Dengaku Miso Dressing (味噌田楽)

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Dengaku miso (also known as sweetened miso) is a popular dressing used in Japan for vegetable and tofu, made with a stronger flavoured red miso.

  • 1 Tablespoon red miso
  • 1 Tablespoon sake
  • 1 Tablespoon raw sugar

To prepare the dengaku miso dressing, mix all the ingredients well and set aside.

 

Okra in Ginger Broth

  • 61/3 ounces small okra *
  • 1/3 ounce grated ginger
  • 8 fluid ounces Shiitake Mushroom Dashi
  • 2 Tablespoons  Japanese soy sauce
  • 1 Tablespoon  sake
  • 1 Tablespoon  mirin
  • 1 teaspoon  sesame oil
  • ¼ teaspoon sea salt

Wash and trim stem ends of okra.

Add Shiitake Mushroom Dashi, soy sauce, sake, mirin, sesame
oil and sea salt in a saucepan and bring to the boil. Lower
heat and add okra and grated ginger. Simmer for
about 10 minutes.

Remove and arrange on 4 individual serving plates.
Serve with some broth spooned over.

* Cut into halves if you are using okra of longer lengths.

 

 

Shichimi Tōgarashi – 七味唐辛子 (seven-flavor chili pepper)

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2 tablespoons sanshō or finely ground Szechuan pepper
2 tablespoons dried yuzu peel or orange or lemon peel
4 tablespoons chili powder (the Korean variety if possible)
2 tablespoons aonoriko (nori seaweed flakes)
2 teaspoons black sesame seeds
2 tsp teaspoons hemp seeds
2 teaspoons garlic powder

Mix everything together and store in an airtight container.  These amounts are just a guideline and adjust seasonings to your taste.

 

Chicken Dashi

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Meat dashi’s are pretty rare in Japanese Cuisine.  Here in the United States chef David Chang has made his bacon dashi infamous in culinary circles.

This Dashi can be made more luxurious by replacing the chicken bones with duck bones.

3 pounds 5 ounces chicken bones
1 tablespoon fine sea salt
2 scallions, white part only
3 1/2 ounces carrots
1 3/4 ounces of ginger
1 cup sake

14 3/4 cups cold water

Remove any bits of fat from the chicken bones. Rub the salt into the bones and set aside for 1 hour to allow salt to penetrate.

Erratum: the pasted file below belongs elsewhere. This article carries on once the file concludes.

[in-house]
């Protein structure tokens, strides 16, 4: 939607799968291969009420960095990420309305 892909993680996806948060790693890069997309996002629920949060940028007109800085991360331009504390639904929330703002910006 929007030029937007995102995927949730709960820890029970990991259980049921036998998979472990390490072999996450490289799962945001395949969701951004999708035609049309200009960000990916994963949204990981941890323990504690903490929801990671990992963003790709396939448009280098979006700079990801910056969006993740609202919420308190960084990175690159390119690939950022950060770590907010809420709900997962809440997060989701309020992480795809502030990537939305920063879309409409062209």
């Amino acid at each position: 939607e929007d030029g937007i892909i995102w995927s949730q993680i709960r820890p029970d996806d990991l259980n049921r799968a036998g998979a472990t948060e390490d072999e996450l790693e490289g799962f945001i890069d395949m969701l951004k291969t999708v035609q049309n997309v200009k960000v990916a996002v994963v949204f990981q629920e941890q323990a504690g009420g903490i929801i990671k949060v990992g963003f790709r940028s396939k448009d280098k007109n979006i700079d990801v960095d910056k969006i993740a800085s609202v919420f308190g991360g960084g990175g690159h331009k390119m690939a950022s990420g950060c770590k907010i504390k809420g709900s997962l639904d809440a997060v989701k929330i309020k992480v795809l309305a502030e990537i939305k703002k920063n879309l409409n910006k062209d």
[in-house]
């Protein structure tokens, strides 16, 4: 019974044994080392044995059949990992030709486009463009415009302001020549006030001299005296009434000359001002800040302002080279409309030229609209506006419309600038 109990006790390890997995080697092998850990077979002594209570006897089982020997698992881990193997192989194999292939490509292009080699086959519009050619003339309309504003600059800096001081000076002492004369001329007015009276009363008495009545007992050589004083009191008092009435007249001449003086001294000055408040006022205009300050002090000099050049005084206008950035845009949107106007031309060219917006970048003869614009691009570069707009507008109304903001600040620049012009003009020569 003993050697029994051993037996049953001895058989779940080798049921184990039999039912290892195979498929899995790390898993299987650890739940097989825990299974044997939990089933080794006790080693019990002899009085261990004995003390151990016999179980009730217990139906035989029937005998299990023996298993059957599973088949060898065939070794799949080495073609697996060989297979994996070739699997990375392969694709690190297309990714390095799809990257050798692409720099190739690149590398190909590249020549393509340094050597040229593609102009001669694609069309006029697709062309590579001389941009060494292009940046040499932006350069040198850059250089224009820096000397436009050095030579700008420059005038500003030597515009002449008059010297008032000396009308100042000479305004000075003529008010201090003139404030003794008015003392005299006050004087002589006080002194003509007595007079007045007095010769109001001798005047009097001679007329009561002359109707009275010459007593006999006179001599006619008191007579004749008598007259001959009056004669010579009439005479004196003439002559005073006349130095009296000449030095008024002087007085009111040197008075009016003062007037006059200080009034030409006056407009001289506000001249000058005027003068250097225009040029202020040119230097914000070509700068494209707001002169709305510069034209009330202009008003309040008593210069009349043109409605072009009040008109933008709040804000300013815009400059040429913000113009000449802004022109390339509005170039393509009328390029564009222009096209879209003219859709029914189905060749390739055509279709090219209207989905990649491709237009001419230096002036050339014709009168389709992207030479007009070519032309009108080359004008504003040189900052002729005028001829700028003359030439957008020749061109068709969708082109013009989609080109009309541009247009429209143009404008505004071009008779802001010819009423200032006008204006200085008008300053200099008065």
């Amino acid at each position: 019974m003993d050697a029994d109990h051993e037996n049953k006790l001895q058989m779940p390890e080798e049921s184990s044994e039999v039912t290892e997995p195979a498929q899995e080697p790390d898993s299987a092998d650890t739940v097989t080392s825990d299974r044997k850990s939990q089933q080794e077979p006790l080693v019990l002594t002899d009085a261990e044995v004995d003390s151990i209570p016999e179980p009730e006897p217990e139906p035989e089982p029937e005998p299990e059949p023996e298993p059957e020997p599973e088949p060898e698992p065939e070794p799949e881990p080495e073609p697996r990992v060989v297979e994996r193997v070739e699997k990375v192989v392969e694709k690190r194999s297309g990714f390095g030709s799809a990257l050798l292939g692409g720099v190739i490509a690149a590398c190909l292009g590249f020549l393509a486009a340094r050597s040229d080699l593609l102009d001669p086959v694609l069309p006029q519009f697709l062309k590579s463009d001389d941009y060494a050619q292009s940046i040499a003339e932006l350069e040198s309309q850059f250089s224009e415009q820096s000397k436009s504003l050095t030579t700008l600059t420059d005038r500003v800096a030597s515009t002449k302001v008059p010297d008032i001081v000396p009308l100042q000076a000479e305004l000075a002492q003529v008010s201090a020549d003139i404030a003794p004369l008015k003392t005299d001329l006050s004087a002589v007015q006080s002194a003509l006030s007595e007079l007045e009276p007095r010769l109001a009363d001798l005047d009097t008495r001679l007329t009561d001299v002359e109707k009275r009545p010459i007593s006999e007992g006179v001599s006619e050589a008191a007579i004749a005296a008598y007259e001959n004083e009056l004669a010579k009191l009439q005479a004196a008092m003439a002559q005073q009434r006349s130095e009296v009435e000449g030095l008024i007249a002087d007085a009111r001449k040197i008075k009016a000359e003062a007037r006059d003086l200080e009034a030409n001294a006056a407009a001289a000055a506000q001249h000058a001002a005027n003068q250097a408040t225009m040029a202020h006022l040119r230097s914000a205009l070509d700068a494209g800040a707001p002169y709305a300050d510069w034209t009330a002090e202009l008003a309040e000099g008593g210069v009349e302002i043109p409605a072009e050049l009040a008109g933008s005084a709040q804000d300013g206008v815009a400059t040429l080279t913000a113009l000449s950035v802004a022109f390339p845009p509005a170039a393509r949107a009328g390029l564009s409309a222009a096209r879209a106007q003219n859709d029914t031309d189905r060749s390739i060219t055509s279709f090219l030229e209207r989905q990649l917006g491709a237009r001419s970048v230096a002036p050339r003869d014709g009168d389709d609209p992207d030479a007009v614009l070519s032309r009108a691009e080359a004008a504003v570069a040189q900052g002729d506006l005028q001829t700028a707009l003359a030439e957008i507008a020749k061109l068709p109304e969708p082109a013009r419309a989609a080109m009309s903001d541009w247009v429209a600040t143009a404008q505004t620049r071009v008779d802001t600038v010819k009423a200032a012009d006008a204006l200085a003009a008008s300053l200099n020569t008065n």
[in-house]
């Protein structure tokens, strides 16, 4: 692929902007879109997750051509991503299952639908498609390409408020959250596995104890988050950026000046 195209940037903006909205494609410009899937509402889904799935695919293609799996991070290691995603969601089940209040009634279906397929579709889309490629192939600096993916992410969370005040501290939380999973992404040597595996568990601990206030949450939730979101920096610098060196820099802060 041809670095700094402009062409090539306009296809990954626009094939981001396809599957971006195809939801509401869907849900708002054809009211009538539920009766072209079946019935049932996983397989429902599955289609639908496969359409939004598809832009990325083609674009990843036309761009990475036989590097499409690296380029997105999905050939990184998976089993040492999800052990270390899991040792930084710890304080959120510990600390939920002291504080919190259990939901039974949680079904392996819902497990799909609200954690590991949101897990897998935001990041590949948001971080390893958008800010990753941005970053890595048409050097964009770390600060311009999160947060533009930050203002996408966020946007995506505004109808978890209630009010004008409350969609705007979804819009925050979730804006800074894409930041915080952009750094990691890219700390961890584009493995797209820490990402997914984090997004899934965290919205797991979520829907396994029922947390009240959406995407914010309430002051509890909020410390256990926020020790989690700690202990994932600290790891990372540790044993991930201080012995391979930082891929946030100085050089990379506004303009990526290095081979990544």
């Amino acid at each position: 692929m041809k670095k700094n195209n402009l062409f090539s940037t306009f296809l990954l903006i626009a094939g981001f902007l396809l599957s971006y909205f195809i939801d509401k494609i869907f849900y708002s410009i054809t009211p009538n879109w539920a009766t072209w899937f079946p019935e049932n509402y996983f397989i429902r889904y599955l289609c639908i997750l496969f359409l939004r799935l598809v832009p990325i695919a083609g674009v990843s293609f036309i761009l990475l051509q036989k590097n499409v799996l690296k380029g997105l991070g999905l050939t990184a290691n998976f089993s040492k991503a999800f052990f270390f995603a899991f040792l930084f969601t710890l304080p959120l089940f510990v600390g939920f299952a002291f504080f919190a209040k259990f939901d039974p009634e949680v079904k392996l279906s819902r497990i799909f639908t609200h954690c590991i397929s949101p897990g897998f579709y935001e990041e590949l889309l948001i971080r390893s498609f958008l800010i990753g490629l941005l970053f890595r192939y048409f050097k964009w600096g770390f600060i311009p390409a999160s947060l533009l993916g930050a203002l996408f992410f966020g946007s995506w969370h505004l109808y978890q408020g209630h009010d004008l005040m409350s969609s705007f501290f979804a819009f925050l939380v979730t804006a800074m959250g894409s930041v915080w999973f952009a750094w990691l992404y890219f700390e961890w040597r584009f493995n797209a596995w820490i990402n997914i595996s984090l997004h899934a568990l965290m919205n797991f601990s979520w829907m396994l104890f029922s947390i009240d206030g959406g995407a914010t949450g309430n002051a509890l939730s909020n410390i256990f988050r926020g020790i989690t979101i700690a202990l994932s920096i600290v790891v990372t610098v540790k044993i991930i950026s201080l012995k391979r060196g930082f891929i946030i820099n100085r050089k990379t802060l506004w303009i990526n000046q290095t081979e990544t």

Preheat the oven to 350 degrees. Place the bones in a roasting pan and roast in the oven for 30 minutes.

Meanwhile, cut the scallion stalks in half and carefully char them over a gas flame on the stove or under the broiler. Wash and roughly slice the unpeeled carrots and ginger.

Transfer the hot roasted bones to a large stockpot and add the rest of the ingredients. Quickly bring to a boil, then simmer until the stock is reduced by half, skim off any scum that rises to the surface.

Remove the bones from the pot, and pass the stock through a fine sieve.

The dashi will keep in the fridge for a few days and in the freezer for up to 3 months.

 

Vegetarian Dashi

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8 cups cold water
14 ounces of vegetable offcuts and peelings from 4 different kinds of vegetables such as carrots, daikon, Chinese cabbage, pumpkin, turnip, etc.
2 slices of root ginger
3/4 ounces of konbu

Place all the ingredients in a pan. Bring to the boil over a medium heat, then simmer until reduced by half.

Strain through a fine sieve and use as needed.

The dashi will keep in the fridge for a few days and in the freezer for up to 3 months.

 

Shiitake Mushroom Dashi

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5 cups Vegetarian Konbu Dashi Stock
11/4 ounces dried shiitake mushrooms
1 teaspoon caster sugar
pinch of sea salt